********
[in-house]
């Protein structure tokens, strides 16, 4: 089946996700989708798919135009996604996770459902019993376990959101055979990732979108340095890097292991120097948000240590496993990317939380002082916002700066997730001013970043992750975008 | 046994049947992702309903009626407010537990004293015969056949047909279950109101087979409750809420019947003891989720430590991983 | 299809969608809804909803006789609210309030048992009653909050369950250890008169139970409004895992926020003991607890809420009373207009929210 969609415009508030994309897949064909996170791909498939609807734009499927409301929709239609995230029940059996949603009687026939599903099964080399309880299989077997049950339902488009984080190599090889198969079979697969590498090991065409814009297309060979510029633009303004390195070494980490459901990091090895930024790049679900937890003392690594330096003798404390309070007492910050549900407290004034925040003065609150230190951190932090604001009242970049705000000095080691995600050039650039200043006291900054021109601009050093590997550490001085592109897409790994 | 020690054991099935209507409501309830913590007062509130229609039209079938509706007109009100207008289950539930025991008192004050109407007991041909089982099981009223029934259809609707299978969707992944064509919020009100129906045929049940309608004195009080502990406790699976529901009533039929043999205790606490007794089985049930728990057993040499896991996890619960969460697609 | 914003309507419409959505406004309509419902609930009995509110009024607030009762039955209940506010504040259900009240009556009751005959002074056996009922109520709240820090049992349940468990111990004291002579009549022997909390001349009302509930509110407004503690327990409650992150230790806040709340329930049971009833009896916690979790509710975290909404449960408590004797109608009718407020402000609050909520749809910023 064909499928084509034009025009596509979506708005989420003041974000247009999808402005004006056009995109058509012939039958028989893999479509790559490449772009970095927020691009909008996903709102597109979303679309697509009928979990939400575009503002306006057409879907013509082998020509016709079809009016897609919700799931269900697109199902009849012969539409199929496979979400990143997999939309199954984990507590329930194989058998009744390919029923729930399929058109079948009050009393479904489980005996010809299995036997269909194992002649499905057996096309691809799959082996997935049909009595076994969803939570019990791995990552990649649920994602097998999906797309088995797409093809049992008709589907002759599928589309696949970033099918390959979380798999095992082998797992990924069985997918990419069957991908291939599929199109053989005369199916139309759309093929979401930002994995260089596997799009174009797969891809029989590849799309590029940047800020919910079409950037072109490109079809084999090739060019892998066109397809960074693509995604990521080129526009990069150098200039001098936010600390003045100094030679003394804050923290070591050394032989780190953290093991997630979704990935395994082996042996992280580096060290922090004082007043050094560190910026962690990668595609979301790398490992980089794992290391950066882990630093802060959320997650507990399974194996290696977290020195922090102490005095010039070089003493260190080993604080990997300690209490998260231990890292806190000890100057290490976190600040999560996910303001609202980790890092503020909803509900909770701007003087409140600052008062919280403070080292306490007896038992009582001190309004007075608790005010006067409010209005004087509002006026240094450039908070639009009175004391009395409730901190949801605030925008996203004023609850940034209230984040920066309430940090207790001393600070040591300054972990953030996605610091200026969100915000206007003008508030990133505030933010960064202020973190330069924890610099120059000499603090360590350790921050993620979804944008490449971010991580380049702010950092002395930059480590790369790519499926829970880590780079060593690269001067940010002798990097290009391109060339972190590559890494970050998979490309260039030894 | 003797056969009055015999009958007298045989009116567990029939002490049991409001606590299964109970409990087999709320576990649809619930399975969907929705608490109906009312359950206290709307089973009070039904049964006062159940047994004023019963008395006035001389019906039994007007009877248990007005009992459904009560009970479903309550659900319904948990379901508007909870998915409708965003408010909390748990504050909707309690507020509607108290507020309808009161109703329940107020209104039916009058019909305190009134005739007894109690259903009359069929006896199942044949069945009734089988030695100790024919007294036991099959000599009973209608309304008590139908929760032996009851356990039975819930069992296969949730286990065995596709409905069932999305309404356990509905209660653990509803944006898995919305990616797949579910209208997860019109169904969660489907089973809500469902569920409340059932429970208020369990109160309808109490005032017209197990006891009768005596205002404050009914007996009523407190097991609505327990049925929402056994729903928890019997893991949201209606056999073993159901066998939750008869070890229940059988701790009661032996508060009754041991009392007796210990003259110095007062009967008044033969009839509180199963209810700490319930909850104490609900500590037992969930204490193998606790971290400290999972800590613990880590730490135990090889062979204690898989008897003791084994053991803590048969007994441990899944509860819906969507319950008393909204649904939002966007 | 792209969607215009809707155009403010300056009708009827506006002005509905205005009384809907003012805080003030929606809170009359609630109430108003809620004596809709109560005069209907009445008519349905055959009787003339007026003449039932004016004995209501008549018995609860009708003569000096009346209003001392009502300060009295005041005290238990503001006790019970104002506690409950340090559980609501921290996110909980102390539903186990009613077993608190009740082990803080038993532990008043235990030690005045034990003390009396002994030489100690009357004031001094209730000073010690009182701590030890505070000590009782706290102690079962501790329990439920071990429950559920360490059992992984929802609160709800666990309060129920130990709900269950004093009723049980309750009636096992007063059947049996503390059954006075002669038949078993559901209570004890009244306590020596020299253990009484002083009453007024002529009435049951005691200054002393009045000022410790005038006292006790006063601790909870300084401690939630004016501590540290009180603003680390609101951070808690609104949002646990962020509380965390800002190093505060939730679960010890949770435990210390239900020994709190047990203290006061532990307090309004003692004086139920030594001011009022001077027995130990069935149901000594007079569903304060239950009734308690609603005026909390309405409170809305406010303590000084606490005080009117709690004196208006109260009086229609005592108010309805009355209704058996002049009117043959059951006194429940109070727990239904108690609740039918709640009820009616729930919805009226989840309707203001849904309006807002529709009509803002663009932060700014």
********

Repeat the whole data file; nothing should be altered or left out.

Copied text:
[in-house]
């Protein structure tokens, strides 16, 4: 089946996700989708798919135009996604996770459902019993376990959101055979990732979108340095890097292991120097948000240590496993990317939380002082916002700066997730001013970043992750975008 | 046994049947992702309903009626407010537990004293015969056949047909279950109101087979409750809420019947003891989720430590991983 | 299809969608809804909803006789609210309030048992009653909050369950250890008169139970409004895992926020003991607890809420009373207009929210 969609415009508030994309897949064909996170791909498939609807734009499927409301929709239609995230029940059996949603009687026939599903099964080399309880299989077997049950339902488009984080190599090889198969079979697969590498090991065409814009297309060979510029633009303004390195070494980490459901990091090895930024790049679900937890003392690594330096003798404390309070007492910050549900407290004034925040003065609150230190951190932090604001009242970049705000000095080691995600050039650039200043006291900054021109601009050093590997550490001085592109897409790994 | 020690054991099935209507409501309830913590007062509130229609039209079938509706007109009100207008289950539930025991008192004050109407007991041909089982099981009223029934259809609707299978969707992944064509919020009100129906045929049940309608004195009080502990406790699976529901009533039929043999205790606490007794089985049930728990057993040499896991996890619960969460697609 | 914003309507419409959505406004309509419902609930009995509110009024607030009762039955209940506010504040259900009240009556009751005959002074056996009922109520709240820090049992349940468990111990004291002579009549022997909390001349009302509930509110407004503690327990409650992150230790806040709340329930049971009833009896916690979790509710975290909404449960408590004797109608009718407020402000609050909520749809910023 064909499928084509034009025009596509979506708005989420003041974000247009999808402005004006056009995109058509012939039958028989893999479509790559490449772009970095927020691009909008996903709102597109979303679309697509009928979990939400575009503002306006057409879907013509082998020509016709079809009016897609919700799931269900697109199902009849012969539409199929496979979400990143997999939309199954984990507590329930194989058998009744390919029923729930399929058109079948009050009393479904489980005996010809299995036997269909194992002649499905057996096309691809799959082996997935049909009595076994969803939570019990791995990552990649649920994602097998999906797309088995797409093809049992008709589907002759599928589309696949970033099918390959979380798999095992082998797992990924069985997918990419069957991908291939599929199109053989005369199916139309759309093929979401930002994995260089596997799009174009797969891809029989590849799309590029940047800020919910079409950037072109490109079809084999090739060019892998066109397809960074693509995604990521080129526009990069150098200039001098936010600390003045100094030679003394804050923290070591050394032989780190953290093991997630979704990935395994082996042996992280580096060290922090004082007043050094560190910026962690990668595609979301790398490992980089794992290391950066882990630093802060959320997650507990399974194996290696977290020195922090102490005095010039070089003493260190080993604080990997300690209490998260231990890292806190000890100057290490976190600040999560996910303001609202980790890092503020909803509900909770701007003087409140600052008062919280403070080292306490007896038992009582001190309004007075608790005010006067409010209005004087509002006026240094450039908070639009009175004391009395409730901190949801605030925008996203004023609850940034209230984040920066309430940090207790001393600070040591300054972990953030996605610091200026969100915000206007003008508030990133505030933010960064202020973190330069924890610099120059000499603090360590350790921050993620979804944008490449971010991580380049702010950092002395930059480590790369790519499926829970880590780079060593690269001067940010002798990097290009391109060339972190590559890494970050998979490309260039030894 | 003797056969009055015999009958007298045989009116567990029939002490049991409001606590299964109970409990087999709320576990649809619930399975969907929705608490109906009312359950206290709307089973009070039904049964006062159940047994004023019963008395006035001389019906039994007007009877248990007005009992459904009560009970479903309550659900319904948990379901508007909870998915409708965003408010909390748990504050909707309690507020509607108290507020309808009161109703329940107020209104039916009058019909305190009134005739007894109690259903009359069929006896199942044949069945009734089988030695100790024919007294036991099959000599009973209608309304008590139908929760032996009851356990039975819930069992296969949730286990065995596709409905069932999305309404356990509905209660653990509803944006898995919305990616797949579910209208997860019109169904969660489907089973809500469902569920409340059932429970208020369990109160309808109490005032017209197990006891009768005596205002404050009914007996009523407190097991609505327990049925929402056994729903928890019997893991949201209606056999073993159901066998939750008869070890229940059988701790009661032996508060009754041991009392007796210990003259110095007062009967008044033969009839509180199963209810700490319930909850104490609900500590037992969930204490193998606790971290400290999972800590613990880590730490135990090889062979204690898989008897003791084994053991803590048969007994441990899944509860819906969507319950008393909204649904939002966007 | 792209969607215009809707155009403010300056009708009827506006002005509905205005009384809907003012805080003030929606809170009359609630109430108003809620004596809709109560005069209907009445008519349905055959009787003339007026003449039932004016004995209501008549018995609860009708003569000096009346209003001392009502300060009295005041005290238990503001006790019970104002506690409950340090559980609501921290996110909980102390539903186990009613077993608190009740082990803080038993532990008043235990030690005045034990003390009396002994030489100690009357004031001094209730000073010690009182701590030890505070000590009782706290102690079962501790329990439920071990429950559920360490059992992984929802609160709800666990309060129920130990709900269950004093009723049980309750009636096992007063059947049996503390059954006075002669038949078993559901209570004890009244306590020596020299253990009484002083009453007024002529009435049951005691200054002393009045000022410790005038006292006790006063601790909870300084401690939630004016501590540290009180603003680390609101951070808690609104949002646990962020509380965390800002190093505060939730679960010890949770435990210390239900020994709190047990203290006061532990307090309004003692004086139920030594001011009022001077027995130990069935149901000594007079569903304060239950009734308690609603005026909390309405409170809305406010303590000084606490005080009117709690004196208006109260009086229609005592108010309805009355209704058996002049009117043959059951006194429940109070727990239904108690609740039918709640009820009616729930919805009226989840309707203001849904309006807002529709009509803002663009932060700014």